The neon lighthouse, seen from the top of one of the silos.
HDR matrix panorama. Looking from the grain elevators, now doomed, toward the city between the flour mill’s water tower and tile elevator’s neon sign, the old and new economies seem almost united. Yet the financial centers rise in reality to shadow the now-abandoned industry and manufacturing. The way of things, I’m told.
Pillsbury from across the Mississippi River and Stone Arch Bridge from the roof of the Washburn Crosby Elevator (aka Gold Medal Flour).
The Sivertson’s sign seems like from a different time. I’ve never seen it lit, but I bet it’s beautiful.
It is unclear when the ‘Superior Warehouse Company’ sign was put up, but it was likely around 1916-1917, when maps indicate it served as a dry goods warehouse, operated by Twohy-Eimon Mercantile Company. The Sivertson sign was likely added in the mid-1980s. In this image I tried to preserve the colors the bricks turn at sunset.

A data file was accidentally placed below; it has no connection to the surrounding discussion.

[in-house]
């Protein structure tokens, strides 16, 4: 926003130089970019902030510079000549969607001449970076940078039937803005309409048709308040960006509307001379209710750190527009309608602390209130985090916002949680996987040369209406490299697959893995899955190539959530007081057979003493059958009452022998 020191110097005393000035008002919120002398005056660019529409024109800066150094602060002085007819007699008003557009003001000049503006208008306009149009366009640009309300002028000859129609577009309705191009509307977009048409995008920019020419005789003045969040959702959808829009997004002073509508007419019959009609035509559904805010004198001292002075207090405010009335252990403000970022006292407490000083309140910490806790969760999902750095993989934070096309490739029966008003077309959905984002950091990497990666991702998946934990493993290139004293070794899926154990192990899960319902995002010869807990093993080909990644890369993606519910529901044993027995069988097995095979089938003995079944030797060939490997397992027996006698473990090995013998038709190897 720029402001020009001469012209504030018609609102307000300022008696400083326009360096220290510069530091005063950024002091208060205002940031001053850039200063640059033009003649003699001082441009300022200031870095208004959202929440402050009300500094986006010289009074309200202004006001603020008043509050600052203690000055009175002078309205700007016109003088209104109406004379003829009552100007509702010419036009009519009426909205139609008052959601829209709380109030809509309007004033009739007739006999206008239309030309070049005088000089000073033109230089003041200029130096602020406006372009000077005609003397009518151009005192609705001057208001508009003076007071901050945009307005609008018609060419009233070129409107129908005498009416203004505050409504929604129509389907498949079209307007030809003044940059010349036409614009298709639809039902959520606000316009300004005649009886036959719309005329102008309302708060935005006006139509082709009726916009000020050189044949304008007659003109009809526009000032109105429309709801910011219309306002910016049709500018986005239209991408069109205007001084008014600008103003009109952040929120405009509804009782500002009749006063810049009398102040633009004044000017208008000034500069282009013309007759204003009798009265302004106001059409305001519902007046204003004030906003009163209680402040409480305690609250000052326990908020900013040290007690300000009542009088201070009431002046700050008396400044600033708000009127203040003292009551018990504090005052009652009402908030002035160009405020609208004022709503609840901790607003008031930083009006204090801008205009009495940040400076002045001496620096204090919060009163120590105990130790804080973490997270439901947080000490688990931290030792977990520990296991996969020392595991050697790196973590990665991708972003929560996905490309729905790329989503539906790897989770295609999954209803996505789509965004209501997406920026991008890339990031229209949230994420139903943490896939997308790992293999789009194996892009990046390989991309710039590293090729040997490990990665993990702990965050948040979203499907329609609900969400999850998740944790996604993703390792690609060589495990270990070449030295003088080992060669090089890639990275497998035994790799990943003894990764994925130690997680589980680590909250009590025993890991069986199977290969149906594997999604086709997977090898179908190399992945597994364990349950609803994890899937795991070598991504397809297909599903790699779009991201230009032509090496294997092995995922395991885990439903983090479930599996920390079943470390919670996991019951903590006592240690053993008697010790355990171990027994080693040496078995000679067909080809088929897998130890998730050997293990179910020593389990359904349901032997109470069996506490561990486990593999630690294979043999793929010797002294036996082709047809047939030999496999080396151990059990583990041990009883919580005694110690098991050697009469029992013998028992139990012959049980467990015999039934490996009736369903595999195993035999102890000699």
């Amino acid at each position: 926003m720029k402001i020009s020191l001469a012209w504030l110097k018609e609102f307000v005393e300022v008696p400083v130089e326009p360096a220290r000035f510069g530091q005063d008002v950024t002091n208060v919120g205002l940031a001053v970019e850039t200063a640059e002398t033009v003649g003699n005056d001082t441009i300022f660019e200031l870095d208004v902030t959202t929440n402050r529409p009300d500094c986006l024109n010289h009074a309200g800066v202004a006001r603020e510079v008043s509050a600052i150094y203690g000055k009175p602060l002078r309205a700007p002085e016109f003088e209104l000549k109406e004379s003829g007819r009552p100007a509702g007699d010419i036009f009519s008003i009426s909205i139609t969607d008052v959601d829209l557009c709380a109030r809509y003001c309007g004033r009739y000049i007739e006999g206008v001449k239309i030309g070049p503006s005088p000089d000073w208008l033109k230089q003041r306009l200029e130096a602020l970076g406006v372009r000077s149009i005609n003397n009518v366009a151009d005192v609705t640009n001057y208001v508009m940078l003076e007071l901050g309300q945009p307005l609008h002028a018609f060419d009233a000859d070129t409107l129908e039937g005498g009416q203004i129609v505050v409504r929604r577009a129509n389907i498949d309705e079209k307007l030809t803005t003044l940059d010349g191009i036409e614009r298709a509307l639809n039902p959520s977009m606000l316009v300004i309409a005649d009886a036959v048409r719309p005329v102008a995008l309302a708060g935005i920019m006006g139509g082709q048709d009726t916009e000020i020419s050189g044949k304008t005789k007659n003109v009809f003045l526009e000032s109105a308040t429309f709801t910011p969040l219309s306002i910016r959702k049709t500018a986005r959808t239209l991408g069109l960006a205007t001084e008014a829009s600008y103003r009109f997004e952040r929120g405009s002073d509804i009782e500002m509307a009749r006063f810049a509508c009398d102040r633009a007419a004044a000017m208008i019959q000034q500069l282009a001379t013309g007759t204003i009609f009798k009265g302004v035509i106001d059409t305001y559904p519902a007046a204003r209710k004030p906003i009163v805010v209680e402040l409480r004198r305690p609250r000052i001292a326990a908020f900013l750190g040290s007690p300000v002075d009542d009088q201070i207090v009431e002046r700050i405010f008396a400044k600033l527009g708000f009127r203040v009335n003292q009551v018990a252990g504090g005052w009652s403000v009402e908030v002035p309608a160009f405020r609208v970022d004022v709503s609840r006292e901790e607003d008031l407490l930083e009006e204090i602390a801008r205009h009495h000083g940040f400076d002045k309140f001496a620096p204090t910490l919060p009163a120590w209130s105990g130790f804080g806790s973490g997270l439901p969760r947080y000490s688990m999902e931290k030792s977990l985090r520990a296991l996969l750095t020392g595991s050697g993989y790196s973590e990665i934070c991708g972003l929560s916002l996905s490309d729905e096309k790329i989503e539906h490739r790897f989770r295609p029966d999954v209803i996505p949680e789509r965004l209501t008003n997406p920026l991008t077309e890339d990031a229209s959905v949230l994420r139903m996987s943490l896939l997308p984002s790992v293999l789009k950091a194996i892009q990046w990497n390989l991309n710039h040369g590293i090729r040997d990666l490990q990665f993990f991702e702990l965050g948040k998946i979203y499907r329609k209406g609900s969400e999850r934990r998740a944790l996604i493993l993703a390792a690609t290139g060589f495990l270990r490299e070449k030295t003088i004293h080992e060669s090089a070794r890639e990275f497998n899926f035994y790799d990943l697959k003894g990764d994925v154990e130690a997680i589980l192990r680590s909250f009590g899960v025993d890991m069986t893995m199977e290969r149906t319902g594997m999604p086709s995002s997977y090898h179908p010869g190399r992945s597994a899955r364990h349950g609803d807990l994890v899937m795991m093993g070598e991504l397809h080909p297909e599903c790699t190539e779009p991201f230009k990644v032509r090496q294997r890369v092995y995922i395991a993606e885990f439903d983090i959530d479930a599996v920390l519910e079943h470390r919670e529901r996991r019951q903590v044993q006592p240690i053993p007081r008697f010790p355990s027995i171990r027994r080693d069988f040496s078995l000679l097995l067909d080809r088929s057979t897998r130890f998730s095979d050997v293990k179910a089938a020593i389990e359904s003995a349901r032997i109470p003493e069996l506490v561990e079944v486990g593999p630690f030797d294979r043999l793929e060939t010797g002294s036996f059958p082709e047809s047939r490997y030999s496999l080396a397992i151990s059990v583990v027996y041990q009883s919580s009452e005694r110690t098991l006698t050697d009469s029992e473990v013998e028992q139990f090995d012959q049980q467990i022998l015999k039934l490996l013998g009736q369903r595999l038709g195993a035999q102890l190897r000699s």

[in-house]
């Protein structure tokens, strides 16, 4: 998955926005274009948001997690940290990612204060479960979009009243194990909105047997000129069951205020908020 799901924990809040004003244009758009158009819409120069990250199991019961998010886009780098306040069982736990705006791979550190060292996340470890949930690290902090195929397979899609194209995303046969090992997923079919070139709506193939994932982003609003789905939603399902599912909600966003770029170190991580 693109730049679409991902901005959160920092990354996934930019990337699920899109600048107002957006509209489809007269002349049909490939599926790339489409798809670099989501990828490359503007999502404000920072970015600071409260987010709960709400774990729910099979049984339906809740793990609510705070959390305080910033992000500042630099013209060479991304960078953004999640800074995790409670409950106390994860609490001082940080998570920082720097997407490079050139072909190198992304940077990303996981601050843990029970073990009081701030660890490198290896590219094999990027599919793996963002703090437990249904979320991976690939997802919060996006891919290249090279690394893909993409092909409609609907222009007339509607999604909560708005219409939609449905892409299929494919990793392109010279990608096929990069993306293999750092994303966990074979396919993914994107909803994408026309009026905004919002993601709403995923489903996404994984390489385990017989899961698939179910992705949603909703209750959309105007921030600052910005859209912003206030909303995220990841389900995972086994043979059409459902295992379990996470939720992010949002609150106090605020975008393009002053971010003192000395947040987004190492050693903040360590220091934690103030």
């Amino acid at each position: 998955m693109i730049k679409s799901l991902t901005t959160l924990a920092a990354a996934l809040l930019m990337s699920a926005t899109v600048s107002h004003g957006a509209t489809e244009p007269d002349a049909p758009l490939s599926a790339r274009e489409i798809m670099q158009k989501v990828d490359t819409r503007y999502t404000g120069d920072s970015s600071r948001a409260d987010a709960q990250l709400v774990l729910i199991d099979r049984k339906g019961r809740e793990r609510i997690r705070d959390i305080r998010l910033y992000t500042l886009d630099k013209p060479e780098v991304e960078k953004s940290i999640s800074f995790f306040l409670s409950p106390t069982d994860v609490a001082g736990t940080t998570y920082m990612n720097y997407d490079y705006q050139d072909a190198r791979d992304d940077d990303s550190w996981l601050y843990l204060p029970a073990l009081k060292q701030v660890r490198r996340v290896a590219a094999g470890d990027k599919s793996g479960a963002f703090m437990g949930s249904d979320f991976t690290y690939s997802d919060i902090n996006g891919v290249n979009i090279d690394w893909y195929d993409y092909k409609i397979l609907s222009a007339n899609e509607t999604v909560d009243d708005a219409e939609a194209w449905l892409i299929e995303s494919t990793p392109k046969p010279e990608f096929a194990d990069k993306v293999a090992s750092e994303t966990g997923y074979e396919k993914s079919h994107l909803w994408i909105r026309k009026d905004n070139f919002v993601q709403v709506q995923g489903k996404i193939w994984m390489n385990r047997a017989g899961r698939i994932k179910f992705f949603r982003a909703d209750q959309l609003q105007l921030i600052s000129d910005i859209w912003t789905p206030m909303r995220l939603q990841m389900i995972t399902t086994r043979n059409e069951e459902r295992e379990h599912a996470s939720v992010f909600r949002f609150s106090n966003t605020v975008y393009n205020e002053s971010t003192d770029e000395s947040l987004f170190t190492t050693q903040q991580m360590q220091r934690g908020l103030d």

Part of a vintage neon sign. I hope it’s been preserved–it reminds me of the sign that hung over my grandfather’s tv sales and repair shop in small town Minnesota.
I couldn’t help but include this ghost sign for a demolished motel…
After a little rain, the roof took on the color of the bright pink letters.
The Osborn Block is the prettiest building you’ve never seen in the Twin Ports.
I’ll remember the neon glow fondly.
Looking out upon Mill City through the lens of FLOUR, highlighted in pink and low clouds. This sign has recently been converted into LED lighting.
A taste of Superior culture.
The back of the neon sign before it was converted to LED lighting. The image is mirrored so it can be read.